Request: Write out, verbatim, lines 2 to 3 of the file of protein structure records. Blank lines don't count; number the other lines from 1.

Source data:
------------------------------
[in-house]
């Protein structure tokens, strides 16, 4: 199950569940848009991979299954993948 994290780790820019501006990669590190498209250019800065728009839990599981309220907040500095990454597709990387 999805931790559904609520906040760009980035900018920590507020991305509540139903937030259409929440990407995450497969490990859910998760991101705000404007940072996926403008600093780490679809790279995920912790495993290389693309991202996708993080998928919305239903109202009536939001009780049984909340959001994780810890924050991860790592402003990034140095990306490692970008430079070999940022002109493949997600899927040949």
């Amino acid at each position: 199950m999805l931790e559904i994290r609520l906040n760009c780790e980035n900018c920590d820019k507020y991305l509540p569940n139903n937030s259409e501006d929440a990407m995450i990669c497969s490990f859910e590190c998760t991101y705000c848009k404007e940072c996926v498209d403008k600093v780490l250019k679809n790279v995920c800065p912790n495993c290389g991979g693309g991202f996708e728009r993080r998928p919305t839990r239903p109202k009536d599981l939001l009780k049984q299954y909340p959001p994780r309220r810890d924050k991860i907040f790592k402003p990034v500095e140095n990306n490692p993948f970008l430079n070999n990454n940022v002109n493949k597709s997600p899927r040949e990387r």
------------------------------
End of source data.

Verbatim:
């Protein structure tokens, strides 16, 4: 199950569940848009991979299954993948 994290780790820019501006990669590190498209250019800065728009839990599981309220907040500095990454597709990387 999805931790559904609520906040760009980035900018920590507020991305509540139903937030259409929440990407995450497969490990859910998760991101705000404007940072996926403008600093780490679809790279995920912790495993290389693309991202996708993080998928919305239903109202009536939001009780049984909340959001994780810890924050991860790592402003990034140095990306490692970008430079070999940022002109493949997600899927040949």
């Amino acid at each position: 199950m999805l931790e559904i994290r609520l906040n760009c780790e980035n900018c920590d820019k507020y991305l509540p569940n139903n937030s259409e501006d929440a990407m995450i990669c497969s490990f859910e590190c998760t991101y705000c848009k404007e940072c996926v498209d403008k600093v780490l250019k679809n790279v995920c800065p912790n495993c290389g991979g693309g991202f996708e728009r993080r998928p919305t839990r239903p109202k009536d599981l939001l009780k049984q299954y909340p959001p994780r309220r810890d924050k991860i907040f790592k402003p990034v500095e140095n990306n490692p993948f970008l430079n070999n990454n940022v002109n493949k597709s997600p899927r040949e990387r």